Classic fascism has other characteristics that resonated in Raimondo’s agendas. He was a fanatical rumormonger, asserting that U.S. war plans against Syria and Iran were nearly operational, while Bush administration policies toward these states were notably circumspect. He was among the most active disseminators of the legend that an innocuous document titled “A Clean Break,” having to do with Israeli foreign policy, was actually a blueprint for the invasion of Iraq.
One of Raimondo’s favorite tricks was the mendacious use of hyperlinks, giving the impression that his statements were backed by other sources. Those were usually his own articles, immodestly declared by him to be “classics,” which in fact had little or nothing to do with his latest writings, but merely led to more lies and falsehoods through more links. This, too, was not original with Raimondo; it was the Chomsky method of meretricious citations.
Raimondo called Abraham Lincoln “the closest to a dictator that any American president has ever come.” A couple of days later, forgetting or ignoring that statement, he labeled President Franklin Roosevelt the “predecessor” of modern-day “fascism,” and declared that Harry Truman and Winston Churchill were also “fascist heroes.” At the same time, he tenaciously defended Milosevic – a dictator who freed no slaves – and, equally insistently, denied the occurrence of the 1995 massacre of Bosnian Muslims at Srebrenica. He also defamed the Albanians and encouraged others on his site to do the same, and then denied being an apologist for Serbian war crimes. He called the Kosovars “the Shi’ites of Western Europe” – meaning, Muslim friends of America, who deserved to be slaughtered. He fervently hoped for a new war between Slavic Macedonians and Albanians, since nothing warmed his heart so much as the thought of dead Albanians except, perhaps, the dead “Zionists” buried in the Twin Towers on 9/11.
Calumny was Raimondo’s Socratic method. He referred to David Frum and Richard Perle, two intellectuals who had no governmental authority whatever, as “strutting martinets.” When author Stephen Schwartz attempted to clarify the status of Islam in Uzbekistan, an American ally, while criticizing obstacles to democracy there, Raimondo labeled him a defender of torture. He accused Schwartz of “rationalizing the same sort of regime in the U.S.” as in Uzbekistan – based, according to him, on “torturing dissidents, shutting out all political opposition, and arresting thousands on account of their political and religious convictions.”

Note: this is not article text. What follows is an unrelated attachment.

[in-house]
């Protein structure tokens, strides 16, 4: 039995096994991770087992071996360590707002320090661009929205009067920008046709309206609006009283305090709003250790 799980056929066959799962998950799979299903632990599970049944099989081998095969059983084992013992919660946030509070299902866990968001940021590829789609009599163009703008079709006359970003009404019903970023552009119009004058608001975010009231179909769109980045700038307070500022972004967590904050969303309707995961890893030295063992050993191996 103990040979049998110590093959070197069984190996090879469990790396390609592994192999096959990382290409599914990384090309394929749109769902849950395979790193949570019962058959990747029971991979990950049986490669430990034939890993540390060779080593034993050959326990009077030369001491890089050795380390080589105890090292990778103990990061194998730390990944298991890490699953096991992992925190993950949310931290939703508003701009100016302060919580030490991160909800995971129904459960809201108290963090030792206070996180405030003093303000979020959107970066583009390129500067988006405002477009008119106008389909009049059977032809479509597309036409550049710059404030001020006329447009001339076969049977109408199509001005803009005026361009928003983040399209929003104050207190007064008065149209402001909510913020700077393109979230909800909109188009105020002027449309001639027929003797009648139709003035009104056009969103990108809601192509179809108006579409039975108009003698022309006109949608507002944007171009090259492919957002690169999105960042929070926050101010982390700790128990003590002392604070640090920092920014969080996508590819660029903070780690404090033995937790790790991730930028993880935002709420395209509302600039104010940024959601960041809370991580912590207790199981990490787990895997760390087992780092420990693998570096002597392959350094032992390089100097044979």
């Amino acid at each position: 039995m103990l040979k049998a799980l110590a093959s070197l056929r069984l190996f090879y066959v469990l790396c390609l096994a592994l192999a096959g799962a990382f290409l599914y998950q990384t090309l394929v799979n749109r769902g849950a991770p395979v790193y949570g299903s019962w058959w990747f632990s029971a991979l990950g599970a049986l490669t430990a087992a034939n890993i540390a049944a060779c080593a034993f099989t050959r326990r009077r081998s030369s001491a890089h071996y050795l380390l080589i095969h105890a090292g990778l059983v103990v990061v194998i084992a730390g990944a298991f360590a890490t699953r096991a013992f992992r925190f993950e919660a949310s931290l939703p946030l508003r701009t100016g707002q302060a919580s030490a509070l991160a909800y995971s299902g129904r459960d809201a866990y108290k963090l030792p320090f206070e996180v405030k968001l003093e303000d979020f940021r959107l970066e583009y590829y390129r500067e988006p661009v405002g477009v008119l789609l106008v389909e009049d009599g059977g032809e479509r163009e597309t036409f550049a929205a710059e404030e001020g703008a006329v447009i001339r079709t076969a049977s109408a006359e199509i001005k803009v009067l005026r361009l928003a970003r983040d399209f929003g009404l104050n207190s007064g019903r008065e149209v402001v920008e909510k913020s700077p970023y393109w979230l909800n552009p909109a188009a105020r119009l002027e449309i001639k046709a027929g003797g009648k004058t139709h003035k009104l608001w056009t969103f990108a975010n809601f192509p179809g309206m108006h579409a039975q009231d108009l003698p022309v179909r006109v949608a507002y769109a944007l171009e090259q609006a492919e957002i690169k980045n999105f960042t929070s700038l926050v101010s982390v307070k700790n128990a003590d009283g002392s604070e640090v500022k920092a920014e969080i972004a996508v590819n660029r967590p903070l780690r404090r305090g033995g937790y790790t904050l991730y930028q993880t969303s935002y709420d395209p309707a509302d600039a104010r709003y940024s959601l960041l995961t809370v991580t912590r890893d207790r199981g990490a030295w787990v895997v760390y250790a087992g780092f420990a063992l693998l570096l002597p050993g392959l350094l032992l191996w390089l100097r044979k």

In a column titled “The Specter of Fascism,” dated March 9, 2005, the Raimondian style of revisionist history was in full display. In a single paragraph, he referred to the leftist New York tabloid PM, published in the late 1930s and 1940s, as “Communist Party-controlled,” which would certainly have come as a surprise to Arnold Beichman, a long-serving anti-Communist and former leading editor of the paper. PM was famous as a battleground where Stalinists and anti-Stalinists fought for influence, but was never under Communist control. For one thing, unlike the real Communist press, such as the Daily Worker, PM did not promote an “antiwar” alliance during the Stalin-Hitler pact with the Nazis, of the kind Raimondo wished to revive – which was why PM, a newspaper that had gone out of business in 1948, still provoked Raimondista rage. Raimondo insisted that PM’s identification of pre-1941 isolationists as a “fifth column,” was “scurrilous and untrue.” He was wrong. Calling the pro-Axis rabble in America at that time a “fifth column” was accurate reporting.
Sometimes Raimondo posted the words of other leftwing fascists, to allow them to do his slandering for him. He did this with Kevin Keating, infamous for hoisting a banner during anti-Iraq War demonstrations in San Francisco that read: “We Support Our Troops When They Shoot Their Officers.” If a critic of Saudi Arabia’s support for Wahhabism entered Raimondo’s sights, he accused the critic of fomenting war against the Kingdom. In fact, Raimondo insisted that neo-conservatives in the U.S. government were actually preparing military action against the Saudis in the early 2000s. Raimondo’s protective attitudes towards the Saudis derived perhaps from the fact he and the Saudi princes shared a commitment to the fable of “Zionist” involvement in 9/11.